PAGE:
Watershed analysis

At this point of the tutorial it may be useful to experiment with some more advanced GRASS functionality for hydrologic analysis.

First of all reset the region settings with g.region making them match the DTM map elevation.dem (from the window g.region set elevation.dem in the field Set region to match this raster map, making sure that the resolution is 30 meters).
For this exercise the map elevation.dem will be used as DTM, aspect as aspect and slope as slope.

Sub basins extraction

Display the map elevation.dem (DTM). The area can be divided into a set of basins and sub basins. This operation can be performed automatically using the r.watershed (Raster -> Hydrologic modeling -> Watershed analysis) module to identify all the basis with a minimum area of 1 square km. The r.watershed module can perform further analysis which will be skipped now: some of the parameters can be left to their default values and some of the fields can be left blank (the corresponding maps will not be created).
Conversely, the following parameters must be provided:


r.watershed module interface

r.watershed can be also run in background; you can check the r.watershed module options using g.manual (note that in some cases r.watershed performs better on DEMs which have been smoothed using a neighborhood filter using the mean operator. This can be done using the r.neighbors module; this operation is not necessary in our case.).


basin raster map

The output map from r.watershed identifies each basin with a different integer number, assigned to all the cells within the basin; this value can be detected using the already described procedure for querying raster maps.

r.watershed gives to the map a "random" color table. Using the r.colors module (Raster -> Manage map colors -> Set colors to predefined color tables), it is possible to change the color table, for example using the "rainbow" color table like in the figure below (remember to refresh the display by clicking the icon on the Map Display), the color sequence hints at how the basins are numerated starting from the gauge point of each main drainage.


r.colors interface

basins raster map and its sequential sorting of the watershed basins

Sometimes it is useful to better understand the results to "merge" the output map with the aspect map while displaying. To do this, in the GIS Manager use the raster aspect as Base map and, in this case, basins as Drape map.


GIS.m: shadowing effect

Merge of the aspect map and basins

River network extraction

The accumulation map evaluates the number of cells draining in each cell. Negative values indicate that a cell receives flux from an area outside the current region.


The accumulation map

It is possible to detect the main channels, but not much more. Using r.mapcalc it is possible to compute the logarithm of the absolute value of the accumulation, an useful parameter for hydrologic calculations. On the console, write:

> r.mapcalc 'log_accumulation=log(abs(accumulation)+1)'

Display, then, the new map (log_accumulation):


Accumulation logarithm

Use again r.mapcalc to extract from this map the river network: a good threshold value is 6. The value 1 is assigned to the cells with a value whose logarithm is larger than 6, 0 to the other ones.

> r.mapcalc 'inf_rivers=if(log_accumulation>6)'


The inf_rivers raster map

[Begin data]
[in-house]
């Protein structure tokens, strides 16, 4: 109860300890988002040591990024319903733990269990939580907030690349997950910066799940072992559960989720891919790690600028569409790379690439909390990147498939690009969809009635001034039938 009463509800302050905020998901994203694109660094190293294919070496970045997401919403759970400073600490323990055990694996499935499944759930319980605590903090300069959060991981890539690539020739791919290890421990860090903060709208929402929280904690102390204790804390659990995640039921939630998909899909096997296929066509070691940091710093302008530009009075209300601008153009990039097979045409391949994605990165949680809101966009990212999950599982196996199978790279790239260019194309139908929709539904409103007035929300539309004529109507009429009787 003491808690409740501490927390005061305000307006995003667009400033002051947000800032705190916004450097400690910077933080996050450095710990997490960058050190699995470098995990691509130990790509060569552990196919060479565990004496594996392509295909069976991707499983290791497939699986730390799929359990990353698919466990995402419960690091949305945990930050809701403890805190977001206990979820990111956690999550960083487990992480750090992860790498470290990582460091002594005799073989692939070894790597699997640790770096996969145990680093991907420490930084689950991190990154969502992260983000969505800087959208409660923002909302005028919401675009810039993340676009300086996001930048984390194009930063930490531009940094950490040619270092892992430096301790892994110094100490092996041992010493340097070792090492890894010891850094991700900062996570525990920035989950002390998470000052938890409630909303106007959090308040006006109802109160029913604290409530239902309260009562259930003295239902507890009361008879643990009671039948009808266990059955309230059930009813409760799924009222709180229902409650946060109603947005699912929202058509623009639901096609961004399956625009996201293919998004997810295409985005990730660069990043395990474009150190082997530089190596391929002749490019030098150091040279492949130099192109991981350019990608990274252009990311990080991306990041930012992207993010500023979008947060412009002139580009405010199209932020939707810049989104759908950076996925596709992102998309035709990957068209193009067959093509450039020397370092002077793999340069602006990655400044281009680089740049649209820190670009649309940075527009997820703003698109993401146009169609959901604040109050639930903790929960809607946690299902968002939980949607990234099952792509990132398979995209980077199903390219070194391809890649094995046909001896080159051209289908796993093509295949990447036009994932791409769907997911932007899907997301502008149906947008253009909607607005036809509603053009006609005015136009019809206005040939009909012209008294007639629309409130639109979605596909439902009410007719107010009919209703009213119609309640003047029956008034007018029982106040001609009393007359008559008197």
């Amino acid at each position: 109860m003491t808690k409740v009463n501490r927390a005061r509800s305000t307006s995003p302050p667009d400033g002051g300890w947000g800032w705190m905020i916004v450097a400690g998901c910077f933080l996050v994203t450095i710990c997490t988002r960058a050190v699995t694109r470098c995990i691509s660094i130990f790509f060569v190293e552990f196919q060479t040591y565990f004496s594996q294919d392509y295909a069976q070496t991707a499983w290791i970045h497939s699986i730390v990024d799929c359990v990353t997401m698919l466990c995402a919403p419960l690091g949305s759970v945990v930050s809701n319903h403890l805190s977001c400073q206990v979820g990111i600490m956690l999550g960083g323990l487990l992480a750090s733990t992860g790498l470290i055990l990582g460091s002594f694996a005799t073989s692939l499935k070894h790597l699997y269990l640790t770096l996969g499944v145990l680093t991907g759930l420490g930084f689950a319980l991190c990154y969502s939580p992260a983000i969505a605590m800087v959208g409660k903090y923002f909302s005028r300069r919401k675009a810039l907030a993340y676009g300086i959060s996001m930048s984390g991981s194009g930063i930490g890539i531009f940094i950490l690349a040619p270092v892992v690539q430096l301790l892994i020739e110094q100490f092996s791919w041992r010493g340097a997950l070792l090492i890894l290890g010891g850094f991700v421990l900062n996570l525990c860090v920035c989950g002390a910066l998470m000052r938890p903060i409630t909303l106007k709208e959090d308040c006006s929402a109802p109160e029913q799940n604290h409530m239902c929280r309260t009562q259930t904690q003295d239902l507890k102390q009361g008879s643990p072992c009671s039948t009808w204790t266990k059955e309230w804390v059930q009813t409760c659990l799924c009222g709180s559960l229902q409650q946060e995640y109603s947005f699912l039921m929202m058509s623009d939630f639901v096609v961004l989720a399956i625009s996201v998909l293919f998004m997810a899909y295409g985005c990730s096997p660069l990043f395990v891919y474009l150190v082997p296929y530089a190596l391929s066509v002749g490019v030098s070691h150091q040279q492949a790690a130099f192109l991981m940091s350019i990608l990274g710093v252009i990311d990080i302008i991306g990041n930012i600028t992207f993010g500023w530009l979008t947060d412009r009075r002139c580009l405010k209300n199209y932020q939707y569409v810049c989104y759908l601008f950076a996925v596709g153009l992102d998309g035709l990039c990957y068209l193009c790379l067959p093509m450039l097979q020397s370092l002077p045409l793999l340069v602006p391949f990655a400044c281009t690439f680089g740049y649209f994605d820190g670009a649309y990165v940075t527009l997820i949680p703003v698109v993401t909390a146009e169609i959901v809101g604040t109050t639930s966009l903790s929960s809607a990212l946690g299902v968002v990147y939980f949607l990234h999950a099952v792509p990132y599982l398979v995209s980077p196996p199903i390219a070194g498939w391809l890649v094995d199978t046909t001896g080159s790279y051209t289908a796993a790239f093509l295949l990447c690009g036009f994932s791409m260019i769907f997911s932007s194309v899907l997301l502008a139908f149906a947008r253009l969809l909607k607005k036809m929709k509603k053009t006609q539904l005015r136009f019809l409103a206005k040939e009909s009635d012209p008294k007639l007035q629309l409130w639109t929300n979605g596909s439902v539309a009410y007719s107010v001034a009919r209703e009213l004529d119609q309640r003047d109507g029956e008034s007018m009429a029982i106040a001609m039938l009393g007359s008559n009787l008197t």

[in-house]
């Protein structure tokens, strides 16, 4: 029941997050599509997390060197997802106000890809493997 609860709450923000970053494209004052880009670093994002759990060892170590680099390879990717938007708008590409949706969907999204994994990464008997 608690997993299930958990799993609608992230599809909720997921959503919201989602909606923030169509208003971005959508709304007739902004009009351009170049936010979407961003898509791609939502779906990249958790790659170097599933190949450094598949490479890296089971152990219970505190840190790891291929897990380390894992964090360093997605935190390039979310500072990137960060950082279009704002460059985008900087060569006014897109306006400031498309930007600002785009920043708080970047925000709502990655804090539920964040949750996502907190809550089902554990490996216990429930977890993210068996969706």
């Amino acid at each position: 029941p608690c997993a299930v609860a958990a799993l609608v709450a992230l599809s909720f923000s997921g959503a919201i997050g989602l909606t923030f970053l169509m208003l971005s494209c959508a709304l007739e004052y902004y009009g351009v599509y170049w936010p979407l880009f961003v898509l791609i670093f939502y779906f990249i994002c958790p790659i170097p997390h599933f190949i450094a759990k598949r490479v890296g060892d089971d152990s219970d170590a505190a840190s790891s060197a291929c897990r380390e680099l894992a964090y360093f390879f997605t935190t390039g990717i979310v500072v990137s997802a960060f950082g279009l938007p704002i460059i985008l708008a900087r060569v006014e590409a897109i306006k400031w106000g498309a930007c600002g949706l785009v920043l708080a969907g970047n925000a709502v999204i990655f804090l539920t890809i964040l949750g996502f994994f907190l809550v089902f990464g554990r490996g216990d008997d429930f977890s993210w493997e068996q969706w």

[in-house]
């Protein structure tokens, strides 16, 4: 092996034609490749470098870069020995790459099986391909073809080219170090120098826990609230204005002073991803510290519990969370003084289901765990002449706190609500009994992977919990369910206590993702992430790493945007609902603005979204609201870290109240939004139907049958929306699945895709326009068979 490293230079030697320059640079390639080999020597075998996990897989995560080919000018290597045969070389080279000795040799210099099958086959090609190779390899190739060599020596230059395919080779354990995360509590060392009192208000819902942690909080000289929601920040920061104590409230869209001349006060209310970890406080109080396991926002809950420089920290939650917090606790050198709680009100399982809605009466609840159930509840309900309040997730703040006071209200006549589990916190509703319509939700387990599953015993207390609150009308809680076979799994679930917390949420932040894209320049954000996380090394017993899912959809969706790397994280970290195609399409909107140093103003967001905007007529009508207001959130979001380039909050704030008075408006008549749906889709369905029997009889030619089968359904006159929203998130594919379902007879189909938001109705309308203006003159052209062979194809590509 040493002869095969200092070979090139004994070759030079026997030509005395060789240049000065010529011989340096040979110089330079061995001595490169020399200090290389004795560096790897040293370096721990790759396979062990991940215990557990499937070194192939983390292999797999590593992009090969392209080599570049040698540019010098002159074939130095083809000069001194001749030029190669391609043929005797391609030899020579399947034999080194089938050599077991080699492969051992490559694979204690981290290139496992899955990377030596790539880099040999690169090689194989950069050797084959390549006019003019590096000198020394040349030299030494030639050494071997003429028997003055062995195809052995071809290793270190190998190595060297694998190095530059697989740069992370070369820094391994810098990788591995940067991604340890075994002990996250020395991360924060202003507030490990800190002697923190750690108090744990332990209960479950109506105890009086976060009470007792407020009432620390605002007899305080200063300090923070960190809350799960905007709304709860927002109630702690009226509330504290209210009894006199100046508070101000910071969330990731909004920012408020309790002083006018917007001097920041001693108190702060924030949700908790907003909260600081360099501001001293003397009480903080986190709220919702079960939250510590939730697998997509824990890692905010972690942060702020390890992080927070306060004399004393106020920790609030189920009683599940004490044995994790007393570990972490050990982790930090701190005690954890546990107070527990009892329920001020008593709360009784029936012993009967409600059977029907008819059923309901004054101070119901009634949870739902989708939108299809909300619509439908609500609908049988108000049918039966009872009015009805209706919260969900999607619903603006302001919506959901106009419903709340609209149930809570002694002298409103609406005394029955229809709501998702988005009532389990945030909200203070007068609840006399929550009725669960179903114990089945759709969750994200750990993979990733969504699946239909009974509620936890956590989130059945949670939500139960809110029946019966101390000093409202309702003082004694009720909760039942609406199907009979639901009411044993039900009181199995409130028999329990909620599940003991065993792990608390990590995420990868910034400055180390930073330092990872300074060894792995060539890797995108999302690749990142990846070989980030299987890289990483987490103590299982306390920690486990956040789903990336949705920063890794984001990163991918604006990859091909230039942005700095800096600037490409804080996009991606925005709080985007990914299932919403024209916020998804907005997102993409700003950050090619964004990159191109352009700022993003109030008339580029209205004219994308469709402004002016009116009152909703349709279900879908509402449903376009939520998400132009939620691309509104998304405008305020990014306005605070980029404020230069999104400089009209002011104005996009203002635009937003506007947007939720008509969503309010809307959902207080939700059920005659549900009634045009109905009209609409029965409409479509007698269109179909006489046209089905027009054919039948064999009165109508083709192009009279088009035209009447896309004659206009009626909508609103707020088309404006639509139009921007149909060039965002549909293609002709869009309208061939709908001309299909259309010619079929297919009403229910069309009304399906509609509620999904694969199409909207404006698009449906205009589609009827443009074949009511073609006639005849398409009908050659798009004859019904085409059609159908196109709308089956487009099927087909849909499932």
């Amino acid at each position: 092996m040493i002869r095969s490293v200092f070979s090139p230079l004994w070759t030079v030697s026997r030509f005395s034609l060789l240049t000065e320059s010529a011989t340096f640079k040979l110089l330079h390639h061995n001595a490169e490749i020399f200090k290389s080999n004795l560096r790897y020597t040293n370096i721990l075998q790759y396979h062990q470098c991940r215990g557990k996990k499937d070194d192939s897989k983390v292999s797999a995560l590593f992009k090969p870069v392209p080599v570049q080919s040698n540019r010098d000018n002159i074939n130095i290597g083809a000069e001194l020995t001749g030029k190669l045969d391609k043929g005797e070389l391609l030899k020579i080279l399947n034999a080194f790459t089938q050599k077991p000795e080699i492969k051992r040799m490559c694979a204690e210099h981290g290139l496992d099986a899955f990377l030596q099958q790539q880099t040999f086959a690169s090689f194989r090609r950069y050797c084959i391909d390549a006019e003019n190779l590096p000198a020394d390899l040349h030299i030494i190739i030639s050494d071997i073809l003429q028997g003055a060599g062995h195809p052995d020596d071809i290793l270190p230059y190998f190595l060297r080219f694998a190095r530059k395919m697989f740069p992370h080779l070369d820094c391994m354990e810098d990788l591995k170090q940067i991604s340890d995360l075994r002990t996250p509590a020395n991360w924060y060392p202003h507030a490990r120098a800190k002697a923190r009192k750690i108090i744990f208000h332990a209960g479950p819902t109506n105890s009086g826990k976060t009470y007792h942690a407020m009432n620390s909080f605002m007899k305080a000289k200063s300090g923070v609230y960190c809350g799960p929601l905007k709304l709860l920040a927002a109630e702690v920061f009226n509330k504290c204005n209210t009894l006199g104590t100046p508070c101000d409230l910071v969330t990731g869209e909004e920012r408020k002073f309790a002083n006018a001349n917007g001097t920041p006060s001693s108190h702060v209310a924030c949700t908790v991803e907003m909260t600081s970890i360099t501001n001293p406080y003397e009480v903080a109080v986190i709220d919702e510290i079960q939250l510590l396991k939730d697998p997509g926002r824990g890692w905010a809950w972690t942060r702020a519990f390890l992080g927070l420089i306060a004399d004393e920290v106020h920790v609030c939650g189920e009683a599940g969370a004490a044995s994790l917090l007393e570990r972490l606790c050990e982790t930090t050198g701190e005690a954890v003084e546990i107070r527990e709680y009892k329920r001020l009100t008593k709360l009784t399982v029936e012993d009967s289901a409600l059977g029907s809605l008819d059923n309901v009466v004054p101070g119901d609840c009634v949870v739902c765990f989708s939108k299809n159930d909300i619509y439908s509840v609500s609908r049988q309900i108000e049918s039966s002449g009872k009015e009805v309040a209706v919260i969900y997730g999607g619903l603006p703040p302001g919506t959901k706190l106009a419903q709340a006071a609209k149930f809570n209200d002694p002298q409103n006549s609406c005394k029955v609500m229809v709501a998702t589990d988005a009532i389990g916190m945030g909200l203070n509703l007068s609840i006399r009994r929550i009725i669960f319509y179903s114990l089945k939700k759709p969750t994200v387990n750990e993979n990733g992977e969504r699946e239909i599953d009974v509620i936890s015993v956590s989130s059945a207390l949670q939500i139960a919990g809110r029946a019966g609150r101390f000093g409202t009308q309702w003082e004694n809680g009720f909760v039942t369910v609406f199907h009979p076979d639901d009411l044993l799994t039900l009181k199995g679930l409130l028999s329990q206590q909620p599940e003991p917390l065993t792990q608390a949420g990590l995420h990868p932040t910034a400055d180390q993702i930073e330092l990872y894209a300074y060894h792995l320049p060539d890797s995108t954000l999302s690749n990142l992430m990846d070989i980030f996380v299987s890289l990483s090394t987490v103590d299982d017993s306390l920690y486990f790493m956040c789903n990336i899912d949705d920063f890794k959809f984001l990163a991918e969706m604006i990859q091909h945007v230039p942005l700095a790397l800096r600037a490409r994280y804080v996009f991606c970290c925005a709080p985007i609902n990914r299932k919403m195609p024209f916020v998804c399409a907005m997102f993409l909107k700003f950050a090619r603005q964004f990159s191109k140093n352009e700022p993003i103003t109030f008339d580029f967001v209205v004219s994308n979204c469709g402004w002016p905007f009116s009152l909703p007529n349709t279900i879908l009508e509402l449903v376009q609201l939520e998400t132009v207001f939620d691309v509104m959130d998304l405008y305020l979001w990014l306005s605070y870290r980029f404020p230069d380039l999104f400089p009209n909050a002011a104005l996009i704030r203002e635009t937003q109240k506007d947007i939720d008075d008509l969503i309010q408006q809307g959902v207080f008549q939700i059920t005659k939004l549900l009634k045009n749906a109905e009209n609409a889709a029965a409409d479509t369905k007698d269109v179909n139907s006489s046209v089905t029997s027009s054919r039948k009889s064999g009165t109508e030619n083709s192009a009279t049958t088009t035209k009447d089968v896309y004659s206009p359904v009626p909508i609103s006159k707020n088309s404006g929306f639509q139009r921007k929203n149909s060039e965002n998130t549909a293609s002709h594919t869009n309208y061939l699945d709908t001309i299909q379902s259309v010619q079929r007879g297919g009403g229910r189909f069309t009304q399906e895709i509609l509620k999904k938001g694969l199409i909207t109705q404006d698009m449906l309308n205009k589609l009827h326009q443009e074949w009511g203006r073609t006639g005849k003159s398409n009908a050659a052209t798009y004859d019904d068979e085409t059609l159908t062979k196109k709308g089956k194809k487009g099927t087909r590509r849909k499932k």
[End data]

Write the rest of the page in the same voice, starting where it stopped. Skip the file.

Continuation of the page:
Finally, to create a vector map of the river network, use r.thin from the menu, selecting Raster -> Transform features -> Thin linear features to thin out to a single pixel width the lines on the binary raster map (inf_rivers): the new raster map thin_rivers will be created.

Using the module r.to.vect (selecting File -> Map type conversions -> Raster to vector map on the menu) it is possible to create a new vector map of the river network, named here rivers.


r.thin module interface

Display the vector map rivers using the icon in the Display Manager (as seen before when transforming contour lines from raster to vector).


rivers vector map

The rivers map contains, at the upper and lower borders, two "horizontal" lines which are not part of the river network: they are due to the fact that the two outermost basins are not close in the current region. To avoid this pathologic situation, only the basins falling completely inside the region should be evaluated. Use the v.digit module: after selecting the rivers vector map in the GIS Manager click on the icon in the Map Display window. The following new window appears:


v.digit

Select the icon and, clicking twice on the horizontal lines, delete them. At the end of the operation, click with the right button in the digitizing window and exit from the digitizing module by clicking on the icon and closing all the windows which have been created by the v.digit module.

Overlay this new vector map of the river network to the basins (raster) map: it is possible now to detect the watersheds. The result is shown below:


Basins and river network

It may be interesting to create a vector map showing the basins boundaries.
Select on the menu File -> Map type conversions -> Raster to vector map and set the parameters as shown in the next figure (note the line feature type, using the area feature the basins areas and not the boundaries would be created in the output vector map):


r.to.vect interface

Display the new vector map basins: try to hide the "centroids" and "boundaries" elements and to assign random colors to the areas (in the next figure the map rivers have been overlayed to give a more complete view).


Display of the basins and rivers vector maps

NOTE

The suggested resolution for this exercise is 30 meters: it may be interesting to try the same analysis with different resolutions, for example 10 or 50 meters.